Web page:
I rarely, very rarely, do any still life photography. Today is a rare exception. My wife has a distinctive collection of antique stone fruits in an old woven wire bowl. Here is a low light, closeup view of it. The nice colors are the result of Fujifilm’s fine color science.
Yesterday’s, was clear and sunny and this photograph was taken in color. So why the dingy monochrome look? The simple answer is, it’s the way I felt.
This Covid-19 lockdown is getting on my nerves. The photograph could have and maybe even should have been developed as a colorful landscape. I just couldn’t do it.
It’s going to rain quite a bit this week.
I’m making a simple point here, one that’s been made over and over again. The most important part of a camera is what’s just behind its viewfinder.
Standing at the door of death isn’t pleasant. It’s filled with pain, regret and an uneasy feeling you’d rather not be there. Everyone on this small rock we humans call home will die. It’s a given…but, all things being equal I’d rather sit by the water and look at birds.
Going back to my previous post about the power of a black and white image. Here’s a comparison of exactly the same image, one with color, the other without. Which has the most punch?
Boston Common is a 50 acre park in the middle of the city’s downtown section. It’s the oldest park in the United States having its beginning in 1634. While it’s certainly old, it has kept up with the times very well. This view from the 5th floor of a building on Beacon Street is an example of its current look.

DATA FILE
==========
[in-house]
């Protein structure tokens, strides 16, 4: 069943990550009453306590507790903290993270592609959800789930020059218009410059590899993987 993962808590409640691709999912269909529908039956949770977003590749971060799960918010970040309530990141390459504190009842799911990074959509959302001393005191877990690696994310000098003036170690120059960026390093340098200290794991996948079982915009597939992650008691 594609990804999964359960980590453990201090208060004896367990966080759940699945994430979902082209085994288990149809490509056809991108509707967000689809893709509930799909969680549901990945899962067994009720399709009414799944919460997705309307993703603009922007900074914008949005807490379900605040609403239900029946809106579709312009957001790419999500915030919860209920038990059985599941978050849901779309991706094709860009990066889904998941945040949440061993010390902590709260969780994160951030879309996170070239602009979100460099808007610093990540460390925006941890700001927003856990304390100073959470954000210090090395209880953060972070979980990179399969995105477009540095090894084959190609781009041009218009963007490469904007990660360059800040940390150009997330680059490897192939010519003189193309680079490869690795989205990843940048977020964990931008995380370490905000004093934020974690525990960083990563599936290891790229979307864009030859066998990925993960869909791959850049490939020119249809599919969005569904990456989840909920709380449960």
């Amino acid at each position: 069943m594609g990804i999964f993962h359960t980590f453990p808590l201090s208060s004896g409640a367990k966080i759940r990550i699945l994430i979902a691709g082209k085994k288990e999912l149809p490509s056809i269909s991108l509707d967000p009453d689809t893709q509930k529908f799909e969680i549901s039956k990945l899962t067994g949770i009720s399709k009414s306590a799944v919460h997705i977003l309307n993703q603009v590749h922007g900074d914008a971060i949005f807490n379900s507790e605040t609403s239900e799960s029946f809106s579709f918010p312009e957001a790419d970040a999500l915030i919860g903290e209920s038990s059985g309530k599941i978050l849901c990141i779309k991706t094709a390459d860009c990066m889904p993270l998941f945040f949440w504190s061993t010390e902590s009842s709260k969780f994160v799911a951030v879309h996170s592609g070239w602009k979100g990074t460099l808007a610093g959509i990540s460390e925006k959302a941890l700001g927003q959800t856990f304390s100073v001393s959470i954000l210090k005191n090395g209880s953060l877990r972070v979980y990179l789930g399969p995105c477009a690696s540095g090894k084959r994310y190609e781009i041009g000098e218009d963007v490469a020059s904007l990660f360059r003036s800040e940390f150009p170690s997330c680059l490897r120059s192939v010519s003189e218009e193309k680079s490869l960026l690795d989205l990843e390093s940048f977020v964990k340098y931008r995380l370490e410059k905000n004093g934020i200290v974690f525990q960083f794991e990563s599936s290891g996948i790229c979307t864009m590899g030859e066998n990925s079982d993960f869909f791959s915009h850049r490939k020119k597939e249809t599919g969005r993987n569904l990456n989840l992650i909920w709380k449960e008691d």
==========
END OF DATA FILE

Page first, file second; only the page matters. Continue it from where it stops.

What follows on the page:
Every year after Thanksgiving and before Christmas the Common puts on its festive mantle of decorative lights and the Frog Pond wading pool becomes a skating rink. It’s a lovely transition!
Yesterday I was lucky enough to grab this quick photograph of the young lad running along the edge of the lagoon in Boston’s Public Garden. (I had a Fuji 23mm f2 lens on my XT3 camera.)
Sing a song of seasons!
Something bright in all!
Flowers in the summer,
Fires in the fall! Robert Louis Stevenson
The wonderful thing about living in the city is you never know what you’ll come across when you peer around the next tree trunk. I think this may be a hobbit but I can’t be sure.